Research in Labor Economics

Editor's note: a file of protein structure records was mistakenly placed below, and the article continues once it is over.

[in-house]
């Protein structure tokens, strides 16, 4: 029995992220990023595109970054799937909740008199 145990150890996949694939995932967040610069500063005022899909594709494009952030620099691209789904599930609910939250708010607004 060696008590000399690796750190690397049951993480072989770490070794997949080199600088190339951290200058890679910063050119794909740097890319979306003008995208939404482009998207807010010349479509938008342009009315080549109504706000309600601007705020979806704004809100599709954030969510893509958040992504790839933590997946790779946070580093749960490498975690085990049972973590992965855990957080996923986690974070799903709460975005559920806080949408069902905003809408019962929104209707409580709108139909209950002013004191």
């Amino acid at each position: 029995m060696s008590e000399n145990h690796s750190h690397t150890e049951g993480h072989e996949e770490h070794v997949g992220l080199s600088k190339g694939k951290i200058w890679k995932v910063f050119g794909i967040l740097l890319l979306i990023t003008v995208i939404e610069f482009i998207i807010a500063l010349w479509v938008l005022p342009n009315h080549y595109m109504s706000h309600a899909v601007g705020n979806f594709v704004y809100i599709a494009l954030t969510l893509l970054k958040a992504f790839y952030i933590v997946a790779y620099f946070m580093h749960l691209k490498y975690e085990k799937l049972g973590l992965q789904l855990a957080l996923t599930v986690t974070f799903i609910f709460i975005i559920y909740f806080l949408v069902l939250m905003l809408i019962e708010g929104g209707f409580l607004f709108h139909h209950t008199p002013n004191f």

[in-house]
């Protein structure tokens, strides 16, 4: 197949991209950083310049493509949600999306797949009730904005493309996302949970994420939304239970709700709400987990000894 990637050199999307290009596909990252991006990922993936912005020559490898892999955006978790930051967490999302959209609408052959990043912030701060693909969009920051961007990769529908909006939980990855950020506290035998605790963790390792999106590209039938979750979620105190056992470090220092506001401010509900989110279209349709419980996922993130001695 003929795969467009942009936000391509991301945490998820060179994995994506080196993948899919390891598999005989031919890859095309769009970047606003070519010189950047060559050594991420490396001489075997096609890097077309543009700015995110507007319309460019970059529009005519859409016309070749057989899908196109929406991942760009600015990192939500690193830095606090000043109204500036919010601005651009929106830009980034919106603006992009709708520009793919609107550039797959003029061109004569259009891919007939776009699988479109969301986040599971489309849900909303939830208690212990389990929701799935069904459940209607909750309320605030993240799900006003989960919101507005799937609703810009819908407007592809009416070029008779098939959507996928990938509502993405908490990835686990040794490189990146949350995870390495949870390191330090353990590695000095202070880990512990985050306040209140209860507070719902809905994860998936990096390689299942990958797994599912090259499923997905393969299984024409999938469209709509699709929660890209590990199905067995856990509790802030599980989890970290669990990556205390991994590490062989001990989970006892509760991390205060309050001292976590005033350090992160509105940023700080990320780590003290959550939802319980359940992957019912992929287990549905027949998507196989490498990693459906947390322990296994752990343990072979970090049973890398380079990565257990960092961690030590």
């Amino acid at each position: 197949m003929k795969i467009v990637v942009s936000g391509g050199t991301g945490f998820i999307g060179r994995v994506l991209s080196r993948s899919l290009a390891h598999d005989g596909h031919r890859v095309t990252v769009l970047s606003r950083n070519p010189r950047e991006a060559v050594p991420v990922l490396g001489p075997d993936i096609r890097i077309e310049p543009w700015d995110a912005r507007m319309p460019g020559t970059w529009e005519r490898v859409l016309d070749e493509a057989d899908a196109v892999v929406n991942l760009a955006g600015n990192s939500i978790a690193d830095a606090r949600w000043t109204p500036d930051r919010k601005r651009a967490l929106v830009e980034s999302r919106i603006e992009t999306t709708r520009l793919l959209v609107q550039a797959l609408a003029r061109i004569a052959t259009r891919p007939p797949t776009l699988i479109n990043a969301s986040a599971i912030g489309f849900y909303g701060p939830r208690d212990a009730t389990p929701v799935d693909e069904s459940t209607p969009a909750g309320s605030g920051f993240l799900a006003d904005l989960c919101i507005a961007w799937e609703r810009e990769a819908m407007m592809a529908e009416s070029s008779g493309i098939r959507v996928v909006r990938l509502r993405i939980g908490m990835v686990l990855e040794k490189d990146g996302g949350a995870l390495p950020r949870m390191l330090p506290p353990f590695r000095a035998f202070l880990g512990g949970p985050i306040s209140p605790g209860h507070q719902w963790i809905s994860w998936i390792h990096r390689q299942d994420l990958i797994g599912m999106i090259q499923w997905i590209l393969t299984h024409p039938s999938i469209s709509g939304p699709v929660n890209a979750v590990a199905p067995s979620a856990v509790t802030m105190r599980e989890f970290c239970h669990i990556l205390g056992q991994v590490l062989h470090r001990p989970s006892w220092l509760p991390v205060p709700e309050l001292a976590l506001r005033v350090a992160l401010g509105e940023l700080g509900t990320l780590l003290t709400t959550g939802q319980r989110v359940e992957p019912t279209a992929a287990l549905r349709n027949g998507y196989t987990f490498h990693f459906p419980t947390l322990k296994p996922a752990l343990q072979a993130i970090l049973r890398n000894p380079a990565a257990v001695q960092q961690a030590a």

Using data from a retail chain of 193 bakery shops that underwent downsizing, we study the effects of two types of downsizing announcements – closure or sale to another operator – on sales in the affected shops, and how these effects are moderated by job security perceptions. On average, sales in the affected shops go down by 26% after a closure announcement and by 7% after a sale announcement. Sales decline more sharply in shops where employees had higher job security perceptions before the announcement. Our findings are consistent with psychological contract theory: a breach of an implicit contract promising job security in exchange for work effort results in a reciprocal effort withdrawal. We rule out several alternative explanations to our findings.